In August 2005, Patricia Wallace Ingraham became the founding dean of the new College of Community and Public Affairs at Binghamton University. Ingraham received her B.A. from Macalester College in St. Paul, Minnesota, an M.A. from Michigan State University, and her Ph.D. from Binghamton University. She is the author or editor of nine books on public management including The Foundation of Merit (Johns Hopkins) and Building Government's Capacity to Perform: The Role of Management (forthcoming, Johns Hopkins) and of numerous articles, chapters and monographs on the topics of administrative reform and human resource management. Ingraham's current research interests include linking management to performance in public organizations, diffusion of management reform and policy learning, and leadership in public organizations.
Donald J. Puchala is the Byrnes Professor of International Studies at the University of South Carolina. He holds advanced degrees from Yale University, culminating in a doctorate in International Relations in 1966. Puchala taught at Yale University, the State University of New York and Columbia University before joining the faculty of the University of South Carolina. His research and writing have focused in the areas of international relations theory, European affairs, United Nations affairs and United States foreign policy. Puchala is a member of Council on Foreign Relations. His most recent book, Theory and History in International Relations, was published in June 2003.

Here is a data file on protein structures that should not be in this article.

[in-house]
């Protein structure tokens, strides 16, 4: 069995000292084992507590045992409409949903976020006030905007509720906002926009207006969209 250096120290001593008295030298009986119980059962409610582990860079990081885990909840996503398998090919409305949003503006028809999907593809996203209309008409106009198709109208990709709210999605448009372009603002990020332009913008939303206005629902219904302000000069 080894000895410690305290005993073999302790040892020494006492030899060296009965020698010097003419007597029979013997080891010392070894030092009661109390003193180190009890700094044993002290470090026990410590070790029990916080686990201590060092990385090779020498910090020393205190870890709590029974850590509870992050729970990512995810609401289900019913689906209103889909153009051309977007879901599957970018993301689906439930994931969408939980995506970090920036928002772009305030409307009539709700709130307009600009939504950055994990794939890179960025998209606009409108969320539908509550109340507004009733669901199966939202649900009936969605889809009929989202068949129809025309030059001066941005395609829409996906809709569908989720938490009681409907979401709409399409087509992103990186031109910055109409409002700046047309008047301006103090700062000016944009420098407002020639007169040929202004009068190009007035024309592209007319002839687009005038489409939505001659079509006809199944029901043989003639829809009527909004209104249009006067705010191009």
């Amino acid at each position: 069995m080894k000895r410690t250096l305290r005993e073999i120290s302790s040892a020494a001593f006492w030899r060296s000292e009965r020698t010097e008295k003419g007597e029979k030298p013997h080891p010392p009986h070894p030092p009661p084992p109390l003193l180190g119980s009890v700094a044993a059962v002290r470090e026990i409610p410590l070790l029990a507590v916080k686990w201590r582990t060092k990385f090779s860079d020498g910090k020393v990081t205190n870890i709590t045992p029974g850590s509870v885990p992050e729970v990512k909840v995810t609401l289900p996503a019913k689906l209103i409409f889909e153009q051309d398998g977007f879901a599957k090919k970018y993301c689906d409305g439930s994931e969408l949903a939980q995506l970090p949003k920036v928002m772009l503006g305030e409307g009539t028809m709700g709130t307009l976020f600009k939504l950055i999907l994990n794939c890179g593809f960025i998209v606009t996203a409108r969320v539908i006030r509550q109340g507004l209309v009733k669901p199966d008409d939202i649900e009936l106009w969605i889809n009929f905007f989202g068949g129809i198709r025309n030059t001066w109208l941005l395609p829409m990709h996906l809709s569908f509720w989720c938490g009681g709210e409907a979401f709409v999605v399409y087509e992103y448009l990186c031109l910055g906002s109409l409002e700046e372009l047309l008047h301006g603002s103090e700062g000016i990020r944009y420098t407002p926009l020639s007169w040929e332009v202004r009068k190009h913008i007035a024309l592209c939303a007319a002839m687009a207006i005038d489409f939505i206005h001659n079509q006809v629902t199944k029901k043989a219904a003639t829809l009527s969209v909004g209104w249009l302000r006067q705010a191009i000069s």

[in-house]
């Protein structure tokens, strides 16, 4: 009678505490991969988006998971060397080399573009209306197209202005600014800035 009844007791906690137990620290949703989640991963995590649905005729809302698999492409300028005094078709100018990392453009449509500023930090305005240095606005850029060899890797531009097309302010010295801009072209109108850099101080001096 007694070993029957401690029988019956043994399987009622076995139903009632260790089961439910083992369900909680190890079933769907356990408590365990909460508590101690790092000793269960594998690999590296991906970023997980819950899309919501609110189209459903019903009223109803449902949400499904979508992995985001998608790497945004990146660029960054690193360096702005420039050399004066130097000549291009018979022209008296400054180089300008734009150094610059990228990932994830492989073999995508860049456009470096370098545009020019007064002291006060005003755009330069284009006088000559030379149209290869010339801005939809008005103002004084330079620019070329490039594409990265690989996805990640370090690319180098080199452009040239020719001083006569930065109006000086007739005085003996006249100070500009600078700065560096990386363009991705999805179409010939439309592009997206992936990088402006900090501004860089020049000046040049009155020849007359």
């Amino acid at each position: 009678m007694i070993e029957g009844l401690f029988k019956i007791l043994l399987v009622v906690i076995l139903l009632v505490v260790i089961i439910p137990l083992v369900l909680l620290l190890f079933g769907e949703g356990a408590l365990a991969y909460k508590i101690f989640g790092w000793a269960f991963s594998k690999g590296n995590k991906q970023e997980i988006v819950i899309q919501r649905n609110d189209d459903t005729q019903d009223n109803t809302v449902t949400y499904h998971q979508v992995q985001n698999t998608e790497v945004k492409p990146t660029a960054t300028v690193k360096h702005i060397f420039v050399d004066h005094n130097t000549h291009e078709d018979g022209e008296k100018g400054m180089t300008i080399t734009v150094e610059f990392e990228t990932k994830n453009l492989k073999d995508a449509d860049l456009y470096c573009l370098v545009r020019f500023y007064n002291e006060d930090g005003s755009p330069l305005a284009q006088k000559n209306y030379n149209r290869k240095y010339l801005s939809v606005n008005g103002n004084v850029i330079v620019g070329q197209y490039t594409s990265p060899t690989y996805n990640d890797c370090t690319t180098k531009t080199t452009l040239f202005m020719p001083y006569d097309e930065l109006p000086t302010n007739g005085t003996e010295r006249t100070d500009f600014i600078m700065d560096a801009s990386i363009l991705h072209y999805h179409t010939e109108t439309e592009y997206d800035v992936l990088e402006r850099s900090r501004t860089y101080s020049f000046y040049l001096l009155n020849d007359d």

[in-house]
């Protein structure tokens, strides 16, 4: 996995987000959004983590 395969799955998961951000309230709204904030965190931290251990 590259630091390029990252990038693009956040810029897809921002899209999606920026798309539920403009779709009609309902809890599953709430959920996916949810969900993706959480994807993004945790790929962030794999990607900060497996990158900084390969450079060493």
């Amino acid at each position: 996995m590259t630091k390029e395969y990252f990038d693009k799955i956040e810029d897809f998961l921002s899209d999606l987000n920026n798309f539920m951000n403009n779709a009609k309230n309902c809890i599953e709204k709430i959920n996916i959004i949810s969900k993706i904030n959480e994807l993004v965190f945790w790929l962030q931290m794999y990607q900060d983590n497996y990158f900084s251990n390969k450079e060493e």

John Mueller holds the Woody Hayes Chair of National Security Studies, Mershon Center, and is professor of Political Science, at Ohio State University where he teaches courses in international relations. He is currently working on terrorism and particularly on the reactions (or over-reactions) it often inspires. His "A False Sense of Insecurity?" published in Regulation in 2004, gives some indication of his approach to the subject, and the ideas there are developed further in "Simplicity and Spook: Terrorism and the Dynamics of Threat Exaggeration," published in International Studies Perspectives in May 2005, and in "Six Rather Unusual Propositions about Terrorism," forthcoming in Terrorism and Political Violence. Mueller is the author of a book analyzing public opinion during the Korean and Vietnam Wars, War, Presidents and Public Opinion (Wiley, 1973) (called "a classic" by the American Political Science Review) and of Retreat from Doomsday: The Obsolescence of Major War (Basic Books, 1989) which deals with changing attitudes toward war. He has also published Policy and Opinion in the Gulf War (University of Chicago Press, 1994) and Quiet Cataclysm: Reflections on the Recent Transformation of World Politics (HarperCollins, 1995). His Capitalism, Democracy, and Ralph's Pretty Good Grocery was published in 1999 by Princeton University Press. Mueller's book about international and civil wars, The Remnants of War, was published by Cornell University Press in 2004.